As I’ve said many times, a script is not one whole thing.
It’s a series of parts of language, each with different meanings, and in advertising terms, a different job to do. Which is why I coach people on the techniques for looking at each part of the message in a different way.
When you do this successfully in the studio, you’re immediately revealing yourself as a pro. And each time you do a take, it’s considered pretty helpful if you’re offering variations for the line.
So when you’re in there performing the script, the engineer will be marking on their copy each of the takes they liked.
But they won’t be marking the whole script – they’ll be marking each individual line, part of a line, or paragraph of the takes they liked.
Often voice actors don’t realise this is happening!
They may be in there with an eight line script, and have never felt that they got through a read, with everything working brilliantly.
And they may now be worrying that they’re not getting it ‘right’ or they’re ‘failing to deliver’ – and this can unravel some voice actors.
But out there in the studio they’re marking the lines and phrases they like, not just the takes they like:
- they may have loved the third line and the last line on the first read
- you may have nailed line two on the second and then given another great version of line two on the third
- you did two great opening lines on take four and 5 and then you really nailed that pesky line five on take six
- lines six and seven were always pretty close, but then in magic old take seven they just gelled.
“Okay that’s great”, they say, “you’re done. You can come in.”
“What?” you think. “I was terrible. I didn’t get one take right. Clearly, they’ve had enough of me and will be getting someone else for the job.”
Okay, stop thinking like that right now!
Because now you hand over the reins to the engineer and producer and they’ll do their thing.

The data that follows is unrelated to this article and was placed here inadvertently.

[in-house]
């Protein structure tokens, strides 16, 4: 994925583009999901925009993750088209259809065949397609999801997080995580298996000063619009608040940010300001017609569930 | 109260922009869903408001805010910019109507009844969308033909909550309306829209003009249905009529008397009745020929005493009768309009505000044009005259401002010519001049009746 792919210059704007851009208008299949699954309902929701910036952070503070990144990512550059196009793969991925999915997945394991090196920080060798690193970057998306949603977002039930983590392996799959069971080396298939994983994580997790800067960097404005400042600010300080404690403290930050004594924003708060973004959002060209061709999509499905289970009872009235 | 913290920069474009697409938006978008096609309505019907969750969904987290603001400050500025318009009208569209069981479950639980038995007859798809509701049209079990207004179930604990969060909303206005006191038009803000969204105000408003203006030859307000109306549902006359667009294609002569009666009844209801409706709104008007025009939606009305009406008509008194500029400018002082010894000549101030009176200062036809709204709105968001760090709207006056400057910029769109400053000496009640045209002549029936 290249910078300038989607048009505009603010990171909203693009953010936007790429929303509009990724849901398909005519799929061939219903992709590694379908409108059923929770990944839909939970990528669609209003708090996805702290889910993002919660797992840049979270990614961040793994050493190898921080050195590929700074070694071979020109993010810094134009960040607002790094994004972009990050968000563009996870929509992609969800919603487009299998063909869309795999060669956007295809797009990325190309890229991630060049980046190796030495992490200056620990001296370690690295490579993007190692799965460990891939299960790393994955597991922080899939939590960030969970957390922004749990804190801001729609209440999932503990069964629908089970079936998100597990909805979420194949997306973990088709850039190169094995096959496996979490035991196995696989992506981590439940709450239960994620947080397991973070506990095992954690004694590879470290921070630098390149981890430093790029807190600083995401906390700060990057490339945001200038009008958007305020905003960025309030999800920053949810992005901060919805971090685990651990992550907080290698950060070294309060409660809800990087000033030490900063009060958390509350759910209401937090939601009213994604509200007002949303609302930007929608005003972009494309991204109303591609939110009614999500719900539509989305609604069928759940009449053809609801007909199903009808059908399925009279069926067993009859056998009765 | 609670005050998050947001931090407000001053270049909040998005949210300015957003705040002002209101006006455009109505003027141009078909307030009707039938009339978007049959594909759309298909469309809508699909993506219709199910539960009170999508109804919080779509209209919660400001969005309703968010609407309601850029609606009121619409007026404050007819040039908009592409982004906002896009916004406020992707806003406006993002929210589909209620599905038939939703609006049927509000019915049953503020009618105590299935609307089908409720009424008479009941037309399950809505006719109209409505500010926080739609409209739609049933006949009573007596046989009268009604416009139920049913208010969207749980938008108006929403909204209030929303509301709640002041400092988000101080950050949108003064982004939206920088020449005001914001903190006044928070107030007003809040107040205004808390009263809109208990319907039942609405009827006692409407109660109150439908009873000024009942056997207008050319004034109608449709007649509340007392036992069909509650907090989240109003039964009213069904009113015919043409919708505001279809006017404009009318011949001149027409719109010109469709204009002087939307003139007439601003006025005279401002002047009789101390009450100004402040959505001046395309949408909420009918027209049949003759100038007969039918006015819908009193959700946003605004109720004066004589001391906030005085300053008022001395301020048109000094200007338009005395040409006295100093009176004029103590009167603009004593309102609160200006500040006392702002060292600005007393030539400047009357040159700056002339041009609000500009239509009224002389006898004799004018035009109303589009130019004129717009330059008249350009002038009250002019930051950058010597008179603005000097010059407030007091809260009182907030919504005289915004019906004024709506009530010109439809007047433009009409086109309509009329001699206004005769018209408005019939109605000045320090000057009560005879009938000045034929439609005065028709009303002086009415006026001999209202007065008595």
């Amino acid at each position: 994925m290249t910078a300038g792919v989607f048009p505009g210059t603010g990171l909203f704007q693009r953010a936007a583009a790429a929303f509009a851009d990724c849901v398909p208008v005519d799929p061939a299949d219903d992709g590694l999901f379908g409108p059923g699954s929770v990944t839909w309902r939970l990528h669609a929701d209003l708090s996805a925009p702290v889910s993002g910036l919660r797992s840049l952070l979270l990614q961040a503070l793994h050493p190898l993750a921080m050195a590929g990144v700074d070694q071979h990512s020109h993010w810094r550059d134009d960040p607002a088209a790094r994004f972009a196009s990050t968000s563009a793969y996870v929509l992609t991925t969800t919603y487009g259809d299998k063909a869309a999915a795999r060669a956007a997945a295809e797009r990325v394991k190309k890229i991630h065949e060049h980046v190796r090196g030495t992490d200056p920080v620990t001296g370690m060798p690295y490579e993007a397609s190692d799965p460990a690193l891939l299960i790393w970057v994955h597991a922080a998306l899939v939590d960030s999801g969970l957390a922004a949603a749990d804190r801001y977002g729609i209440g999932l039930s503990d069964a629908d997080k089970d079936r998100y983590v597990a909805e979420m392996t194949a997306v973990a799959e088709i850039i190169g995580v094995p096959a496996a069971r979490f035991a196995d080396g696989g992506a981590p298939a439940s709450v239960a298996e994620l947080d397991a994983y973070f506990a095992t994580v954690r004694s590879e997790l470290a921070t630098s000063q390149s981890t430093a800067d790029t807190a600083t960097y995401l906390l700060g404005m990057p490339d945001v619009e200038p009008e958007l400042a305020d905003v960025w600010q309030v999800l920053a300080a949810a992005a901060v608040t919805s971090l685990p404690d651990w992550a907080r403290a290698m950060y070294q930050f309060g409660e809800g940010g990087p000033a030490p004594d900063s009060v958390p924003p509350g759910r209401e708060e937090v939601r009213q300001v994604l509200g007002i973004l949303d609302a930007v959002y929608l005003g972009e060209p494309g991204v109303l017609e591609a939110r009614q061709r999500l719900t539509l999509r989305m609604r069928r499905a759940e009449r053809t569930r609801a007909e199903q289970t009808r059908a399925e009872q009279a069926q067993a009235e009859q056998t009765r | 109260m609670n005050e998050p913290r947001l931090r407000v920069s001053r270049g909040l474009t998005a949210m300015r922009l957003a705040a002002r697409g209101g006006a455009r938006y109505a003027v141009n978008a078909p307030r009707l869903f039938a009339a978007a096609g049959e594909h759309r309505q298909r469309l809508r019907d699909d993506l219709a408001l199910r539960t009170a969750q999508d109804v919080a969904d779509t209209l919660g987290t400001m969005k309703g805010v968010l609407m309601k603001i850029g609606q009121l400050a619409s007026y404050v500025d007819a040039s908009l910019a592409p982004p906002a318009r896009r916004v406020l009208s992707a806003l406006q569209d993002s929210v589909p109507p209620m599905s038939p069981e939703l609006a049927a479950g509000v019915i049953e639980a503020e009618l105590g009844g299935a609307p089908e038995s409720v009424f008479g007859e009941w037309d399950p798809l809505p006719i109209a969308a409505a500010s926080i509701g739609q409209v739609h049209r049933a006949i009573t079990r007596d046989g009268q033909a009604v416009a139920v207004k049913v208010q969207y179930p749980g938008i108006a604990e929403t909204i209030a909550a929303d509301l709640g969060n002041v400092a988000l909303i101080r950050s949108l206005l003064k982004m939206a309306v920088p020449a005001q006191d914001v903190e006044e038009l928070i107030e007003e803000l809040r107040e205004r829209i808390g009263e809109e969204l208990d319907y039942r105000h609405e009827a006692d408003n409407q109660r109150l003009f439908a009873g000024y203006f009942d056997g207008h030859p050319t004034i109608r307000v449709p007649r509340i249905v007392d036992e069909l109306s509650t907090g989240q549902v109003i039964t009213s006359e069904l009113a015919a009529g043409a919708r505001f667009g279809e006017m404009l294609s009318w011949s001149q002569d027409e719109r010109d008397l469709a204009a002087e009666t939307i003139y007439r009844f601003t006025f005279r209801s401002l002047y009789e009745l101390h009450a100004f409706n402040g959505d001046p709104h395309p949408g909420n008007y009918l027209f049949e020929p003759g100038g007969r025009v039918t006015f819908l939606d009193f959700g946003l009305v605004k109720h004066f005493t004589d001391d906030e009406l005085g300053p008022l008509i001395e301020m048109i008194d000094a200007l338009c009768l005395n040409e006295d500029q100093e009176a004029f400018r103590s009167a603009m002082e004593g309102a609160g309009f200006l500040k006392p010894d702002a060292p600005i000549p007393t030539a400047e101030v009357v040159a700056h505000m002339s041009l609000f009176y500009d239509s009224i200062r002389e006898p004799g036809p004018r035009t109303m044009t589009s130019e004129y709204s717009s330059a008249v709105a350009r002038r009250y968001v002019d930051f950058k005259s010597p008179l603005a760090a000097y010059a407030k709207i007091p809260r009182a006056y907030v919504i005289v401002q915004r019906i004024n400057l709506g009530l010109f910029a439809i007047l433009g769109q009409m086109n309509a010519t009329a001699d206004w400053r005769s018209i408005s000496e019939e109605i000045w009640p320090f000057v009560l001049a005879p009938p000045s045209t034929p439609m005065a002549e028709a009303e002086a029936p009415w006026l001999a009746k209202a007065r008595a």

Sometimes when this happens they’ll ask you to take a seat, while they put it together.
You’re amazed at how it all seems to fit so seamlessly – they move lines and shuffle and close gaps, and open up gaps for pausing.
They’re having the best time, and you’e starting to see that maybe you did a good job after all!
Of course, it may be that, after editing, there’s one line that just doesn’t quite fit.
You’re still there, you’re asked to go in do that line in isolation – relax and play!
I know that recording a random line is not always easy to do in isolation.
You’ll need to jump back to where you were 10 minutes or so before, in energy, pace and mood and this is when you need to use your listening skills to adjust the performance until the read fits.
If they edit in the new line in and it isn’t quite right, ask to hear it back, so you know how to adjust it yourself.
Doing this can take some pushing and pulling – but don’t worry.
Just enjoy the fact that your voice has been in good hands.
The more you know about process, the easier it will be for you to just concentrate and focus on the job at hand – making that read brilliant!
Hope this helps – happy Voice Overering!
Find Your Voice As a Voice Over Actor And Artist With The Voice Over Coach. For over 30 years I've had a successful voiceover career. I work in mainstream voice over for radio and television, narration for the corporate sector, website content and documentaries, as well as characters for animation, IVR, ADR, on-hold and foreign film dubbing.